Domestic Chicken, Amongst Daffodils, USA
Domestic Chicken, Amongst Daffodils, USA
Lynn M. Stone
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La Belle Cuisine - More Poultry Recipes

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Fine Cuisine with Art Infusion

"To cook is to create. And to create well...
is an act of integrity, and faith."


Annie Lou's Fried Chicken



"And on almost every trip [to Natchez] I've been taken with just how
good the local food is, whether it be a Sunday fried chicken dinner,
a sprawling outdoor barbecue, or a fish fry."

~ Lee Bailey

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Grandma's Backyard
Grandma's Backyard
Nenad Mirkovich
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Ron Burns
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La Belle Cuisine


Annie Lou’s Fried Chicken
(The Best Darned Fried Chicken
in the Whole Darned Universe)

"If six cooks followed the same recipe,
the finished dish would vary six times."
~ Theodora Fitzgibbon

 You know how it is. Somebody cooks up something marvelous. The very thought of it makes your mouth water – not to mention the aroma. To die for. You, of course, want to re-create this masterpiece.  Finally, you ask for the recipe… You know what’s coming, right? Try as you might, you simply cannot do it justice. Why not?  That, dear fellow food aficionado, is among the most difficult questions in the world to answer.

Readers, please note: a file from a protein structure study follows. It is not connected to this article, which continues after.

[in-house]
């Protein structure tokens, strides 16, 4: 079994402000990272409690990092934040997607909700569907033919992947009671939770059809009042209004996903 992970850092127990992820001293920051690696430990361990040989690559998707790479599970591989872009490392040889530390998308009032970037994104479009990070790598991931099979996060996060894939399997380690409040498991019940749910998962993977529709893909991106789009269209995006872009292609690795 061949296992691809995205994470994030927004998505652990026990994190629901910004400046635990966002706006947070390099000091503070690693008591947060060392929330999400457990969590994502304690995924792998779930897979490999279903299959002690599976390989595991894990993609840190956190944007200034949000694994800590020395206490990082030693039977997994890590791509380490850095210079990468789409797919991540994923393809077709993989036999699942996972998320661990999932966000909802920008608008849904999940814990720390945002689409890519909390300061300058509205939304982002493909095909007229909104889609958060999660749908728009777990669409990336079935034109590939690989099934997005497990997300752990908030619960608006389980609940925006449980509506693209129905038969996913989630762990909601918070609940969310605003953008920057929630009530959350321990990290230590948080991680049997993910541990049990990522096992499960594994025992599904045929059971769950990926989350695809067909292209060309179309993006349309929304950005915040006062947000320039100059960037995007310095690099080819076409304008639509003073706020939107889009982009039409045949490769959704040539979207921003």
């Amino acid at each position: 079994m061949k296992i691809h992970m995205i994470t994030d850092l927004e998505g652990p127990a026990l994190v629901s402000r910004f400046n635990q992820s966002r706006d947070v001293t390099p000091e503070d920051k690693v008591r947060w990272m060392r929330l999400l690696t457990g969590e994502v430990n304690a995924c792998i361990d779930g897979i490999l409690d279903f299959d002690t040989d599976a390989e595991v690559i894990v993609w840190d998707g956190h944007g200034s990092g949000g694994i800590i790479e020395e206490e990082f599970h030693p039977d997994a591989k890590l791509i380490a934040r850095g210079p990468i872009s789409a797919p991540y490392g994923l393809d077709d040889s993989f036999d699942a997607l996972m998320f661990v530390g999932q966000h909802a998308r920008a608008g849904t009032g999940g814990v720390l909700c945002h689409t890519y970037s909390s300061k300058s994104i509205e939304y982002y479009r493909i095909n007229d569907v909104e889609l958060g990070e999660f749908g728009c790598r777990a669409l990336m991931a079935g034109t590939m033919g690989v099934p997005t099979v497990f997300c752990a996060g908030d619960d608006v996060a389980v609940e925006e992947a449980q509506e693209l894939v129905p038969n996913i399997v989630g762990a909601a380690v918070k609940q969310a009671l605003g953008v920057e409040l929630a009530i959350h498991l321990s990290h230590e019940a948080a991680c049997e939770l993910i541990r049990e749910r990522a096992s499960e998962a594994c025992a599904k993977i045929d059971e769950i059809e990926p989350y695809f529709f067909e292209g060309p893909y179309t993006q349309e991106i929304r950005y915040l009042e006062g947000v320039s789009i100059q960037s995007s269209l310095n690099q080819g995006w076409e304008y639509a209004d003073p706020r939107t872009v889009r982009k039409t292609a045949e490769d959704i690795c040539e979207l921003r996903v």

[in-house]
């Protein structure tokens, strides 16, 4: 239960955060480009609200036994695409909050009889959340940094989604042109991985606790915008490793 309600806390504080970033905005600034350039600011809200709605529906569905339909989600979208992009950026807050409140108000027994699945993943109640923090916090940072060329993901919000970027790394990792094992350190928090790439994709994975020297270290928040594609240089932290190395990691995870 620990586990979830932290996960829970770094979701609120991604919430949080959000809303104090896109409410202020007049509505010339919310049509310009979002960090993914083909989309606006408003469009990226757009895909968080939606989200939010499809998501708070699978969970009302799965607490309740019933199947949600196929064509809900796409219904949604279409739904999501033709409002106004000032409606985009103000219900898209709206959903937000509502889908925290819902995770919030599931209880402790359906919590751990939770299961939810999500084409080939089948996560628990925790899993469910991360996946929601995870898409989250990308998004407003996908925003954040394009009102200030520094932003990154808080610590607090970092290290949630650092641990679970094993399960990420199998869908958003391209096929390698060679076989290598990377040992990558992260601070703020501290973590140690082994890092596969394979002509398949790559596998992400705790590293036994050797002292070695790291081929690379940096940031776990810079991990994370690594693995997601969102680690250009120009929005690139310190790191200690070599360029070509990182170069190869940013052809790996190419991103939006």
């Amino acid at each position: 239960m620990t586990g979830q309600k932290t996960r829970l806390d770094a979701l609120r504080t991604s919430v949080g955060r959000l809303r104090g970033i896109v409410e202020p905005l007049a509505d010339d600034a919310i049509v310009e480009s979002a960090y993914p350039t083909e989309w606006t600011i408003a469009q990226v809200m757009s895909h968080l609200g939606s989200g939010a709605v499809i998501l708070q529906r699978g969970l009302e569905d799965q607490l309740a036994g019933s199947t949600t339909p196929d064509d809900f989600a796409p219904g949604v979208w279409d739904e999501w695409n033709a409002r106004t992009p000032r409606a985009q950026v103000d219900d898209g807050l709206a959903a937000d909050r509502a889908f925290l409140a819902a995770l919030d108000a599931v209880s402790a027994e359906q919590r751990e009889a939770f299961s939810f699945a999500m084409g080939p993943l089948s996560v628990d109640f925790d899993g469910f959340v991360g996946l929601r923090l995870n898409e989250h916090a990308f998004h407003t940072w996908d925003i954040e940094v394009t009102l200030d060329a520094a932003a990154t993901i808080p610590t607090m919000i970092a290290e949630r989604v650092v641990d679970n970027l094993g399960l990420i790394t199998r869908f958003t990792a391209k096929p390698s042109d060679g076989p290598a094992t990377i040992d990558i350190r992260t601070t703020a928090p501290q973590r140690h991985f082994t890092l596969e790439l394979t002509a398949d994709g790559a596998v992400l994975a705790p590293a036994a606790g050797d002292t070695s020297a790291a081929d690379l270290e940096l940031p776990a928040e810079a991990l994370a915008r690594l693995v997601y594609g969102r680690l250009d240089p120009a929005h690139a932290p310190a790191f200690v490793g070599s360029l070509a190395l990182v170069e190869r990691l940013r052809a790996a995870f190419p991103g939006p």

Particularly in this case, as there was no recipe to begin with.  Annie Lou, God rest her weary soul, was a jewel in our household during a time in my life when I needed an angel. My job was extremely demanding, my schedule was hectic and crazy-making, and I had two young sons. My prayer was that I could find someone to be there in the afternoon – primarily for my sons – and incidentally to do some light housework (if time allowed) and laundry (if time allowed).  And there was Annie
Lou. A Godsend. Whose gift (in addition to having been granted the patience of
Job) was the ability to fry chicken like no other mortal before or since. (I know, I know. Except your mama, right?)
”Recipe?!?!?!  Miz Michele, you be pullin’ my po’ ole leg, right? You know Annie
Lou ain’t got no recipe. Been fryin’ up dis heah chicken since I was knee-high to
a grasshopper. Recipe. Harumpf!”
So, like Miss Daisy and Hoke trying to duplicate Idella's  fried chicken, I tried